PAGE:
We have recently decided that our eldest child Tyne, can start having pocket money.
Last year he was given a 'reward box'. This is essentially a box with a slot in the top into which he can deposit small silver stars. He receives these stars every evening at bedtime if he has been polite and kind to his brothers and us that day.
Chores such as picking up his toys and putting them away, or requests such as trying to finish all of his vegetables earn him extra stars. When the box is full he gets to pick a small toy or reward for himself. The box is emptied and the process starts again.
This system has been very rewarding in many ways, however the most impact it has had upon him is the value of saving, and of saving towards a goal. He loves counting his reward stars and asking how many he has left to go before the box is full.
As he has been earning stars he has started to ask about why we have money and how do we get it.
I think it's great that he's become interested in this, and as he gets older we want to teach him about saving, finance, how money works and how important it is to have a good credit score.
Nowadays credit scores are essential. The value of having a good credit score is brought to our attention everyday. Be it in the form of TV adverts, magazines or online advertising. Yet the notion of improving a credit score is lost to many people and to a few, the concept remains a total mystery.
Be it to secure a mortgage, buy a car on finance or take out a whole world of other loans and purchases including store cards, the ability to carry out such investments will often depend upon your credit score. If your credit score is too low you won't get that loan/car/mortgage even if you don't have any "bad credit" to your name...you need to have a track record with credit to build your credit score. Working to improve it further should you ever need to put it to work for you need not be difficult, or time consuming. You'll be glad you did should the need for it to be checked arise.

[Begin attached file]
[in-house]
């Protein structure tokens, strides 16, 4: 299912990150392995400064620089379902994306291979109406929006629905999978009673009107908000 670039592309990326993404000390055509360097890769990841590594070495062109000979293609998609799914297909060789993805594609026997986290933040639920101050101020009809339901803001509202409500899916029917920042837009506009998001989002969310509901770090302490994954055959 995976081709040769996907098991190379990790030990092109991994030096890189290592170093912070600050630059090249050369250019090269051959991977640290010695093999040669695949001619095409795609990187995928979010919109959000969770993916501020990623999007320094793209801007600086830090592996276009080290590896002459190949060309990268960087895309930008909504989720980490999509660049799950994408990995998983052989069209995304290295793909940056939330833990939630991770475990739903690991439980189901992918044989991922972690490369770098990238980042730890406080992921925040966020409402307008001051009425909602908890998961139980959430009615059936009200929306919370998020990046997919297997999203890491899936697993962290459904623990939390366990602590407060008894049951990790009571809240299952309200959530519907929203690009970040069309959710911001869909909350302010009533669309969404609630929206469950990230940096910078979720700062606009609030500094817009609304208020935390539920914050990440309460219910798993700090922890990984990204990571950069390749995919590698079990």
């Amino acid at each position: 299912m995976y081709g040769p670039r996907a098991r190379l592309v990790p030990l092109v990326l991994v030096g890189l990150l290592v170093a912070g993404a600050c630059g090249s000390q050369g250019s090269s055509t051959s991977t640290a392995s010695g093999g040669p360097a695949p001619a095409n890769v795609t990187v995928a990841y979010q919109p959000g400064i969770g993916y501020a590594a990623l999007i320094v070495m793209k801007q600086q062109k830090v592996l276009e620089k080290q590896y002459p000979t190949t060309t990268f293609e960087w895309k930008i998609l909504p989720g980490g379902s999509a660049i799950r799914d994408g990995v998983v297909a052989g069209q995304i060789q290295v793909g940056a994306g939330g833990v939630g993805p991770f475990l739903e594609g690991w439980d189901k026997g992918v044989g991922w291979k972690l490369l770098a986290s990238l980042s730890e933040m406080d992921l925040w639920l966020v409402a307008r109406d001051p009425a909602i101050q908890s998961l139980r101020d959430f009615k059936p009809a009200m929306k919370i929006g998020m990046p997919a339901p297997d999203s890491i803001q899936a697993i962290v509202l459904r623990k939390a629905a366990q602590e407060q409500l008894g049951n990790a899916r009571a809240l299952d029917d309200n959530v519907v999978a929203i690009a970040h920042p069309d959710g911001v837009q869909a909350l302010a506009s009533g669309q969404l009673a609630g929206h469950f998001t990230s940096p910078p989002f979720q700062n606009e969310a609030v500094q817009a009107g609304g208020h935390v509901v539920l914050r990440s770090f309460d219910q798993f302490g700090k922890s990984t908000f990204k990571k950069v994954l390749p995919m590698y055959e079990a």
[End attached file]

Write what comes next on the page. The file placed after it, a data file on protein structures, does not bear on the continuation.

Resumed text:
Here are some simple steps you can take to improve your credit score;
1) Pay your bills on time. It seems so obvious and simple but it's very easy to miss a bill or accidentally forget to send that payment to company x, y or z. Missed payments to companies will always reflect badly upon your score and have a negative impact so its worth setting reminders on your phone for when they're due to ensure that nothing is missed.
2) Ensure you are on the Electoral Register. By doing so, credit companies can confirm your status as a permanent resident at your address and you are therefore less likely to skip bills or finance payments.
3) Get a credit card. This may seem counter intuitive but having a credit card and using it whilst clearing your balance each month shows you are a responsible individual.
A responsible payer is far more likely to have further or future credit and finance agreed than someone who has never had credit or who has it and doesn't pay their credit card bills in a timely manner.
4) Take out and repay quick loans in a timely manner. I'd advise doing this when you don't actually need the loan, as the fast repayment will work in your favour. Again this will show you are reliable and responsible. Try to avoid having to split repayments or waiting until the very last minute to pay them. Doing so will reflect poorly and show future creditors that you may be a liability which again will impact negatively upon your credit score.
5) Minimise the number of credit cards you own. It's far better to have one or two credit cards that you use and repay in full regularly then half a dozen you use occasionally. You're also less likely to miss repayments with only one or two cards than half a dozen on the go.
I hope this tips prove useful to you. A healthy credit score can make a real difference to your quality of life, your lifestyle and even where you live. With austerity being on everyone's lips now and for the foreseeable future it's something none of us should take lightly.
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